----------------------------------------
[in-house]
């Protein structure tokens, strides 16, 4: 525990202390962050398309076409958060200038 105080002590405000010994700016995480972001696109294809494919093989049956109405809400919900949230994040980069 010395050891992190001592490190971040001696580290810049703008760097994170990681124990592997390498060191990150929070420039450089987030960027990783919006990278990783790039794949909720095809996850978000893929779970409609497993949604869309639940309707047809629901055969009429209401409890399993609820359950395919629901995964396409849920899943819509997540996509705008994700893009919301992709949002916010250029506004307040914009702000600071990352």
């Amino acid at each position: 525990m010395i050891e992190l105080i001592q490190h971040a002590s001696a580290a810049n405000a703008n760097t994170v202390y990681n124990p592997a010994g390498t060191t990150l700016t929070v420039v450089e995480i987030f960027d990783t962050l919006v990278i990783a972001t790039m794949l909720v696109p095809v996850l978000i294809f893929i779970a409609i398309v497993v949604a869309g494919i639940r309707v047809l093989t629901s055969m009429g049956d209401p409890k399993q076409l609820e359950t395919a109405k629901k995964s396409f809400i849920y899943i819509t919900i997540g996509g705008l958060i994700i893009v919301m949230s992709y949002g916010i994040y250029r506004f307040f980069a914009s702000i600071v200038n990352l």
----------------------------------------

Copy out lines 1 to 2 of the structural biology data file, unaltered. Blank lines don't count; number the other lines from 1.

[in-house]
């Protein structure tokens, strides 16, 4: 525990202390962050398309076409958060200038 105080002590405000010994700016995480972001696109294809494919093989049956109405809400919900949230994040980069 010395050891992190001592490190971040001696580290810049703008760097994170990681124990592997390498060191990150929070420039450089987030960027990783919006990278990783790039794949909720095809996850978000893929779970409609497993949604869309639940309707047809629901055969009429209401409890399993609820359950395919629901995964396409849920899943819509997540996509705008994700893009919301992709949002916010250029506004307040914009702000600071990352």